He described data as ‘an energy we can use’ to not only make better decisions but to embrace change. “And local authorities are doing that,” he said. “In the past things were very traditional, but the Department for Transport (DfT) has been funding a number of innovative initiatives such as Live Labs that is taking the industry forward. Councils have really embraced change to. We have had some customers for over a decade that have transformed the way they work and seen real benefits. Accurate data has enabled them not only to make better decisions but easier ones. That level of insight can help inform the value treatments needed and where the key information sits within data to help compare with what was done before.”
But he warned that AI needed to be treated with ‘respect’. “There are no limits to its use but its outputs are not as accurate as humans and we can’t put complete trust in it to make crucial decisions about our road network just like we don’t let it fly aircraft or drive trains and cars yet without some form of human interaction. But it is very exciting to see how its considerable intelligence gathering can help support us now and in the future.”
Simon Navin, Head of Roadside Asset Data Services at Ordnance Survey agreed. He said AI has become one of the biggest technology ‘game changers’ of this generation but also said it could not be used as a replacement for humans. “Without human interaction of some form it could be providing meaningless information. It cannot be used as a replacement for humans but will be brilliant at enhancing what we are already doing, allowing people to focus on what really matters.” Ordanance Survey has been working with Gaist to provide roadside data services. “It is important that data that is used for decision making on our networks, is trusted and offers value, especially in this fast moving and competitive space. It has been interesting working closely with our customers to see how advanced geospatial data can be combined with other data sources to develop roadside data that provides real insight.”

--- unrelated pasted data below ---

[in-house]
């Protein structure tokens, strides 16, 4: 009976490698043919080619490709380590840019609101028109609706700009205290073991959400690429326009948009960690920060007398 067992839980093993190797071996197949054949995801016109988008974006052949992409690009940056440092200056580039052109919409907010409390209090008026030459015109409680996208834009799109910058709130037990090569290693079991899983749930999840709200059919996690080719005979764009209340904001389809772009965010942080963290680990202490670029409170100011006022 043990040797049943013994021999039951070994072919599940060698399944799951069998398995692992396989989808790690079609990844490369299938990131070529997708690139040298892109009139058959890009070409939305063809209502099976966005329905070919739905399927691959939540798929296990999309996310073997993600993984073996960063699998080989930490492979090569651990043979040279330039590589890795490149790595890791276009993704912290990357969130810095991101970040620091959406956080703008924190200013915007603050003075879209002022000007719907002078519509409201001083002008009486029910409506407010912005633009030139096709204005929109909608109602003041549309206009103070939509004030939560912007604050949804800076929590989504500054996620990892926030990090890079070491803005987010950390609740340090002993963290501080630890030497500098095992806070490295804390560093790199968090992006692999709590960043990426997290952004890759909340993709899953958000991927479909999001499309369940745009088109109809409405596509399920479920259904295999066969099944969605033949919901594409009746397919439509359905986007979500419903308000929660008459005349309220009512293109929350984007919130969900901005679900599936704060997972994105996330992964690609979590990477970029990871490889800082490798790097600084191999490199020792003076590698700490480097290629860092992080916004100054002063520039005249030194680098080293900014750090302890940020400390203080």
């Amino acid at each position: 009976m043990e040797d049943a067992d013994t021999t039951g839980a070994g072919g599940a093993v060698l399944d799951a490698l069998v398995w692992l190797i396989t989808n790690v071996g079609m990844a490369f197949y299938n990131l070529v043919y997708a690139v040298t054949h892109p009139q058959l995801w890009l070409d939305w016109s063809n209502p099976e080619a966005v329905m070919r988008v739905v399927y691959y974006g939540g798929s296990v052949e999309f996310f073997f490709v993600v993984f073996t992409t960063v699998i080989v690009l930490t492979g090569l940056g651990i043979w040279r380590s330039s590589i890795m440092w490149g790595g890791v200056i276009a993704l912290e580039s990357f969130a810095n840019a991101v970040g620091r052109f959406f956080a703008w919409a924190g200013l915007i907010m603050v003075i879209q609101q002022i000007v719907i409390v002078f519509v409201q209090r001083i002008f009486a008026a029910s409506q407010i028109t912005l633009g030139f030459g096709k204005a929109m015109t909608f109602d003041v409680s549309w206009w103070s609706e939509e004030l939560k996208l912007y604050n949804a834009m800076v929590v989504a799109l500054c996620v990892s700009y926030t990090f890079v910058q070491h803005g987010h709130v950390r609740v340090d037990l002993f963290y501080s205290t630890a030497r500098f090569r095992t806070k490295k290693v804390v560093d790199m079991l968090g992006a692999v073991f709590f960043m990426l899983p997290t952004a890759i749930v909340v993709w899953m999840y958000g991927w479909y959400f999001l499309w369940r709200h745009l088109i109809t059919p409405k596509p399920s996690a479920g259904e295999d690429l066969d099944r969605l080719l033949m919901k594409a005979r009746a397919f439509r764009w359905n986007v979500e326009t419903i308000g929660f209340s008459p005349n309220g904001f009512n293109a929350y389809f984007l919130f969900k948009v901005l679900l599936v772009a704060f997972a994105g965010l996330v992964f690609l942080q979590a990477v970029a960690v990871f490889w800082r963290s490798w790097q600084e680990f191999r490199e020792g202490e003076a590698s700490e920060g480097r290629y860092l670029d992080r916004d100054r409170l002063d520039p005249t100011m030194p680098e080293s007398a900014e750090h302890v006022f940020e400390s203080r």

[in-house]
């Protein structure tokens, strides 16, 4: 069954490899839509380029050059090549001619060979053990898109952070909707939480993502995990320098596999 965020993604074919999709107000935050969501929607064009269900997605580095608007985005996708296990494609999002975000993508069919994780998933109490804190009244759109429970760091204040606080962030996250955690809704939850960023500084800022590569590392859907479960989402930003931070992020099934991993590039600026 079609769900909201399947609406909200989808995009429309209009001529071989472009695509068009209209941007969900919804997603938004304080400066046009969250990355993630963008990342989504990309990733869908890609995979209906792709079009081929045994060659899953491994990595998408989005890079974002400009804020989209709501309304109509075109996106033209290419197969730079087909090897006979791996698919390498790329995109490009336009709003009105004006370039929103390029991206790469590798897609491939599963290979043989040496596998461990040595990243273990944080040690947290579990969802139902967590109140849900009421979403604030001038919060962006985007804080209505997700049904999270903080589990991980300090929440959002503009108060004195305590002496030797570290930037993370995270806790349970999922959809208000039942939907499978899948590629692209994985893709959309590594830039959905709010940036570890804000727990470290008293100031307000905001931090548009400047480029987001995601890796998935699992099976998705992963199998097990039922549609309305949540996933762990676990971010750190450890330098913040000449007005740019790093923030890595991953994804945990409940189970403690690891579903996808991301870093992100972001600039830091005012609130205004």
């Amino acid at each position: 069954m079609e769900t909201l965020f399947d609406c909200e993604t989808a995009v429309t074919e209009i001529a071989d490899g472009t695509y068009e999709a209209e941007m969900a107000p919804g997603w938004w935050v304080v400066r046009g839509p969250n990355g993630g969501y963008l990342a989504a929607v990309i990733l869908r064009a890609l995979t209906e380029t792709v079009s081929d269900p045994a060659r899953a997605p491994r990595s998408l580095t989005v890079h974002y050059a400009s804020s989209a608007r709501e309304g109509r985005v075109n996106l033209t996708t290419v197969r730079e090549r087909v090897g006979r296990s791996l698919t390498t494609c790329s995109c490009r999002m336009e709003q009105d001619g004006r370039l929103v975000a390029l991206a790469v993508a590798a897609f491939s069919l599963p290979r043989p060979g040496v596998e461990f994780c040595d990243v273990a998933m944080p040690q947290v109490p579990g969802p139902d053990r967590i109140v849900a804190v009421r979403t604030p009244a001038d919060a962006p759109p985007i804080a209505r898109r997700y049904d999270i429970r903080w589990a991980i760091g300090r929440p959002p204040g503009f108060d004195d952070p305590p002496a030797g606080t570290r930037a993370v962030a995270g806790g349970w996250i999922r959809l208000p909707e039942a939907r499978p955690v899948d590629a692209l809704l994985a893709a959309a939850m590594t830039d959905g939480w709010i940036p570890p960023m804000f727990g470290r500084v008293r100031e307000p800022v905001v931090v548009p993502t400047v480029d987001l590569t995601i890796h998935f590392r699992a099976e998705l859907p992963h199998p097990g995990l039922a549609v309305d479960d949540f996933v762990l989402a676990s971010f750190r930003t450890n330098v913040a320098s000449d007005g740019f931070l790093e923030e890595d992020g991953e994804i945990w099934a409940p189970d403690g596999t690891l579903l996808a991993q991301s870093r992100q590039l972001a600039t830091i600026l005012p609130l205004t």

Speaking from a local authority perspective on the subject, Sean Rooney, Head of Service – Highway Maintenance at Oxfordshire County Council said that for councils, finding real value from the number of different data sources local authorities have available to them is key. “The change over the last decade has been significant but I would say in general most local authorities are massively open to change, as we are at Oxfordshire. It is important that we engage with new technology and ideas and learn from that. The challenge for us has been how do we make best use of all of the data we now have available to us? On the operation side, use of technology has grown. We have used it well to pre-empt challenges and have tried were possible to move away from what we would have done using the ‘grey-haired filling cabinets’ approach. Now it is about how we best use data to better inform and build strategies using sensors, vehicle data and indeed AI to support the ‘grunt work’ as described before.”
Angus Bodie, former lead of the Scottish Roads Collaboration Programme, told participants that there a willingness from not only industry but the communities they serve for ‘things to happen differently’. He told participants: “Our industry is dealing with thousands of people every day who are looking for things to happen differently and for us to make better use of data and information to meet what they need to do in their everyday lives. People want to understand more about what we do and how we do it and that is an opportunity for us to communicate in different ways using data to help us.”
Participants in the webinar were:
– Angus Bodie, former lead of the Scottish Roads Collaboration Programme
– Sean Rooney, Head of Service – Highway Maintenance at Oxfordshire County Council
– Steve Birdsall, CEO, Gaist
– Matt Coleman, Head of Data Policy, Analytics and Data Division, DfT
– Simon Navin, Head of Roadside Asset Data Services at Ordnance Survey.